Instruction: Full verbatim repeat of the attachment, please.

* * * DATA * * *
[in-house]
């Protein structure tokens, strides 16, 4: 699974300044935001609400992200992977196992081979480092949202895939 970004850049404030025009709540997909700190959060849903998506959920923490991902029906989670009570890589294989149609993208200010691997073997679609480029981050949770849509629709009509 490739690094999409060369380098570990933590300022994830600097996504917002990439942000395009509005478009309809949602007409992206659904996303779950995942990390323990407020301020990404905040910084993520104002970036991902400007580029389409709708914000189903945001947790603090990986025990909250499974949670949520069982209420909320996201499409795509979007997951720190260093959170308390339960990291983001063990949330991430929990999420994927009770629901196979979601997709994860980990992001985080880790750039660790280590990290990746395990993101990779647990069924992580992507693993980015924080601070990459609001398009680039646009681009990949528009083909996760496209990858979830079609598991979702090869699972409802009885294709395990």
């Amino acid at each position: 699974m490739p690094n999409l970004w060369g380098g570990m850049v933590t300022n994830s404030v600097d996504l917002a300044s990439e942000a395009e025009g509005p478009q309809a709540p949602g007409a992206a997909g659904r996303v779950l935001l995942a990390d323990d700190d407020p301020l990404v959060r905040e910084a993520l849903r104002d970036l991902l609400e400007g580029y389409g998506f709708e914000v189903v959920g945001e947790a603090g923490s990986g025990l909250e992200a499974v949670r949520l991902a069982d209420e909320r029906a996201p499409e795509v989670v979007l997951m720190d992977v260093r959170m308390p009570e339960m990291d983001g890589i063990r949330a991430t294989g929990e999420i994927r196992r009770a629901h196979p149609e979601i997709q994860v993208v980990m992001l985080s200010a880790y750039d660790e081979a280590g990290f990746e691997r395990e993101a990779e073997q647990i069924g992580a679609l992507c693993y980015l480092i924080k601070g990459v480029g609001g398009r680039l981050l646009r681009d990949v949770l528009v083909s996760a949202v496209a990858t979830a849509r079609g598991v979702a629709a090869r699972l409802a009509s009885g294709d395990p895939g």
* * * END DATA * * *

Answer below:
[in-house]
């Protein structure tokens, strides 16, 4: 699974300044935001609400992200992977196992081979480092949202895939 970004850049404030025009709540997909700190959060849903998506959920923490991902029906989670009570890589294989149609993208200010691997073997679609480029981050949770849509629709009509 490739690094999409060369380098570990933590300022994830600097996504917002990439942000395009509005478009309809949602007409992206659904996303779950995942990390323990407020301020990404905040910084993520104002970036991902400007580029389409709708914000189903945001947790603090990986025990909250499974949670949520069982209420909320996201499409795509979007997951720190260093959170308390339960990291983001063990949330991430929990999420994927009770629901196979979601997709994860980990992001985080880790750039660790280590990290990746395990993101990779647990069924992580992507693993980015924080601070990459609001398009680039646009681009990949528009083909996760496209990858979830079609598991979702090869699972409802009885294709395990």
């Amino acid at each position: 699974m490739p690094n999409l970004w060369g380098g570990m850049v933590t300022n994830s404030v600097d996504l917002a300044s990439e942000a395009e025009g509005p478009q309809a709540p949602g007409a992206a997909g659904r996303v779950l935001l995942a990390d323990d700190d407020p301020l990404v959060r905040e910084a993520l849903r104002d970036l991902l609400e400007g580029y389409g998506f709708e914000v189903v959920g945001e947790a603090g923490s990986g025990l909250e992200a499974v949670r949520l991902a069982d209420e909320r029906a996201p499409e795509v989670v979007l997951m720190d992977v260093r959170m308390p009570e339960m990291d983001g890589i063990r949330a991430t294989g929990e999420i994927r196992r009770a629901h196979p149609e979601i997709q994860v993208v980990m992001l985080s200010a880790y750039d660790e081979a280590g990290f990746e691997r395990e993101a990779e073997q647990i069924g992580a679609l992507c693993y980015l480092i924080k601070g990459v480029g609001g398009r680039l981050l646009r681009d990949v949770l528009v083909s996760a949202v496209a990858t979830a849509r079609g598991v979702a629709a090869r699972l409802a009509s009885g294709d395990p895939g």